A Legal Minute: Marilyn Monroe Images, A little bit of the legal side
“Some Like It Public Domain”
When I was growing up, one of music’s biggest stars was Elton John, and one of the most epic songs he ever wrote is one that sticks in the mind of many, Candle In The Wind. Of course, the song’s 1997 version, in honor of Princess Di got more exposure, but the original, in honor of Marilyn Monroe is the more epic version.
Marilyn Monroe’s legacy has permeated a great deal of pop culture. From posters to handbags, water globes, to wall clocks, Marilyn’s image is still alive and well. In fact, Marilyn Monroe sits as the third highest earning dead celebrity, behind Michael Jackson and Elvis Presley. In 2011, earnings off of her image amounted to about 27 million dollars.
For the most part, all of the images of Marilyn that are commercially available have to pay some royalty to the estate of Marilyn Monroe. As the numbers indicate, her estate has been able to rake in a sizable amount of money licensing her image. Her estate has been quick to sue anyone who exploits her image, without their consent, from clothing to furniture.
However, this past Thursday, the money the estate collects could be in major jeopardy. The 9th Circuit Court of Appeals issued a ruling stating that Monroe LLC, her estate, can’t claim Marilyn Monroe was domiciled in California when she died. This is important because the law that allows her estate to collect on her image is based on a California state law that gives Marilyn’s estate the ability to collect on use of her likeness for up to 70 years after her death. As far as state laws go, California’s is pretty generous.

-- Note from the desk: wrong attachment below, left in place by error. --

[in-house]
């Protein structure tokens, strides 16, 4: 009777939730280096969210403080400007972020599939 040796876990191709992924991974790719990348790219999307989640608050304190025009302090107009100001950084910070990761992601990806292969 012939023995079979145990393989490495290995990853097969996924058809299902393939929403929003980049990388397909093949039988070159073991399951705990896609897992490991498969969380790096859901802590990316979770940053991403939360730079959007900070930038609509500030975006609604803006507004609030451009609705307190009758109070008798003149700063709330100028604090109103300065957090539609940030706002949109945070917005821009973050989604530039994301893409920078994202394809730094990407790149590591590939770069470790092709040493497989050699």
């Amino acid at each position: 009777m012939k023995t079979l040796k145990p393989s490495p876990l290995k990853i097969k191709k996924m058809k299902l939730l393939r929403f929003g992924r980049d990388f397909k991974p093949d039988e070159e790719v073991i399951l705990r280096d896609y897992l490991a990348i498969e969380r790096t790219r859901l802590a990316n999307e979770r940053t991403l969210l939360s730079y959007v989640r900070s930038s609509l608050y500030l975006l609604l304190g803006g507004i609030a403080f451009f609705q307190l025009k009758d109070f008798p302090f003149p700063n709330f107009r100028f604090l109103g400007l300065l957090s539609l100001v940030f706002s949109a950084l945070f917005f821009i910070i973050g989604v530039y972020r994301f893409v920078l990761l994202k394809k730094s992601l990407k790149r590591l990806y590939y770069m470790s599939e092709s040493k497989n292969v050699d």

It seems that the heirs of Monroe only have themselves to blame. Years ago, when Marilyn passed away, her attorneys claimed she was domiciled in New York at her death to avoid the high taxes that California would impose if she were claimed to be a domiciliary of California (where she lived most of the time). Since that time, states like California have changed their laws from when Marilyn Monroe died to give dead celebrities rights of publicity that last many years after death. New York, on the other hand, extends no such right.
Thus, as the years have passed, the attorneys for Monroe’s estate have tried to use the California law to their advantage, and after years of being in litigation limbo, the 9th Circuit finally decided that Marilyn’s estate can no longer use California law to their advantage, since they originally elected to take advantage of New York law.
Although this decision negatively impacts her estate, it’s a pretty specific situation and probably will not affect other dead celebrities, but here, the loss of estate income looks like it will be pretty significant, leading to Marilyn finally belonging to the public, who made her famous.
Roberto “R.C.” Rondero de Mosier is an attorney licensed to practice law in Texas, California, New York and Illinois. He is a partner at Gonzalez & Mosier Law PLLC. His practice specializes in Entertainment Law and Intellectual Property rights. In his spare time he enjoys watching television and films, and writing about it. Follow him on Twitter @showbizattorney, or e-mail him at email@example.com
Candle In The Wind – Elton John – Marilyn Monroe Video
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